The people of Leith are being given the chance to choose where local government money ends up under an exciting new plan. The scheme called “£eith Decides” will give people in the community the power to decide exactly where their money is going. Run by the Leith Neighbourhood Partnership, the scheme has around £16,000 available for local groups.
By Robert McTighe
The Scottish Youth Parliament met last week at Holyrood to discuss banning a device intended to combat anti-social behaviour among youths.
The youth parliament met to discuss a variety of topics concerning young people in Scotland, however, discussion of the device was top of the agenda. The device, dubbed ‘The Mosquito’ by its inventor Howard Stapleton, emits a high-pitch frequency noise that can only be heard by people below the age of 25. The device was designed to disperse groups of youths loitering in public places.
Not everyone is happy with the mosquito device and there have been many people opposed to the idea. Scottish Youth Parliament member Andrew Deans, 17, from Aberdeen raised a motion to have the device banned in Scotland. Deans said “The device stigmatises and generalises young people as bad people, this is unfair”, he went on to say “most young people aren’t bad, and they behave well, this devices however punishes every young person.”
Deans went on to say that other methods could be used to reduce youth crime: “More initiatives could be created to give young people more things to do, more police could be employed and asked to patrol areas, there are a variety of things than can be used apart from the mosquito”.
Several other objections against the device were heard in the youth parliament during the debate, primarily that the noise can be dangerous to very young people and the noise is actually amplified in the hearing aids of the deaf.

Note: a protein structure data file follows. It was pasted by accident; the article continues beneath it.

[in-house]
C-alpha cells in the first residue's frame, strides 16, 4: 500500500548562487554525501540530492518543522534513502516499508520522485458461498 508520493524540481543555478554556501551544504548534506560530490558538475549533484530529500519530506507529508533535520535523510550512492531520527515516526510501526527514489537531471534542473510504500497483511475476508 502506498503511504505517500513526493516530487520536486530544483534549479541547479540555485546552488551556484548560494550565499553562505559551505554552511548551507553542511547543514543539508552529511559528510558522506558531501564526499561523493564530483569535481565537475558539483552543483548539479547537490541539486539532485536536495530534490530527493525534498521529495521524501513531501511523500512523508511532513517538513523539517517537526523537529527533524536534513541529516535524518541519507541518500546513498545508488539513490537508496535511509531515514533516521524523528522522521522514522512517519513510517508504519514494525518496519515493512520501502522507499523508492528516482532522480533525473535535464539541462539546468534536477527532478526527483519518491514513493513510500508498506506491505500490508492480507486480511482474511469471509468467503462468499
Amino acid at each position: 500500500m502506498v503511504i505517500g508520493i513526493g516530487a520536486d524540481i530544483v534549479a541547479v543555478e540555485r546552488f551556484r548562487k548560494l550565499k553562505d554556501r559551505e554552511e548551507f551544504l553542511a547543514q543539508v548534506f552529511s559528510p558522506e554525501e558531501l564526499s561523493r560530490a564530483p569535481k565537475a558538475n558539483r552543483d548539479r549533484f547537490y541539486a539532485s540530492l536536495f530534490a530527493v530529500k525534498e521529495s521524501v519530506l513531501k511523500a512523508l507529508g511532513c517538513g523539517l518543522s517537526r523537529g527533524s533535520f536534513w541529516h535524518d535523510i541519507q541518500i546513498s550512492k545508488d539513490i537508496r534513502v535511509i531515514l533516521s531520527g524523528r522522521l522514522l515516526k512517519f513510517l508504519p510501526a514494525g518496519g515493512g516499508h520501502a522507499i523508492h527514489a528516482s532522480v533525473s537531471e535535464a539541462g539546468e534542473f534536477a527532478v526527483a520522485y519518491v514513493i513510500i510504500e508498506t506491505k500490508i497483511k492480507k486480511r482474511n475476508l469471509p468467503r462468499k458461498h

It is unknown exactly how many mosquito devices there are due to the device being used by private properties but Deans estimated that there were roughly 3,000 in the country.
Local city councils presently have devolved powers to ban mosquito devices in their areas. The city councils of Edinburgh, Aberdeen and Glasgow have currently banned the device. Andrew Deans hopes to make sure there is a ban all over the country, “We would like to extend the ban because this affects young people all over the country and it simply persecutes the vast majority of young people that are law abiding”.
The initiative was launched as there are currently very few ethnic minorities working as foster carers. Another aim of the initiative was to make sure that children from different religious, cultural and ethnic groups were looked after by foster carers with similar backgrounds.
“We need lots of people from various backgrounds and different walks of life to become foster carers to be sure that the service reflect the cultural make-up of our society.” Said Councillor Marilyn MacLaren , who is the City Children and Families Leader.
Andy Thomson the team leader for foster care for Edinburgh council said “3% of Edinburgh is an ethnic minority, there should be equal reflections of ethnic diversity in the city.”
The push to have more ethnic minorities in foster care is part of a much wider campaign by Edinburgh City Council to attract people in to foster care as there is a severe shortage of foster carers in Edinburgh, where more are required to provide children with safe homes.
There are 300 foster carers in Edinburgh with 500 children in care, “We need to increase our supply as demand increases, we want to stay as a local resource for local children, we want people to return home and children stay in Edinburgh so they can stay in school” Andy Thomson said.
The campaign to increase awareness for the need for foster carers has seen a variety of methods used with high profile adverts on radio, in newspapers and television adverts on STV during peak viewing hours such as during the X Factor.
Cllr MacLaren said “Our foster care team are working hard o encourage more people to become carers and this campaign will highlight the benefits that support from different cultural and religious backgrounds can provide for a child.”
“A carer can have a huge impact on a child’s life, improving their confidence and helping them towards a happy future –it’s a very special role.”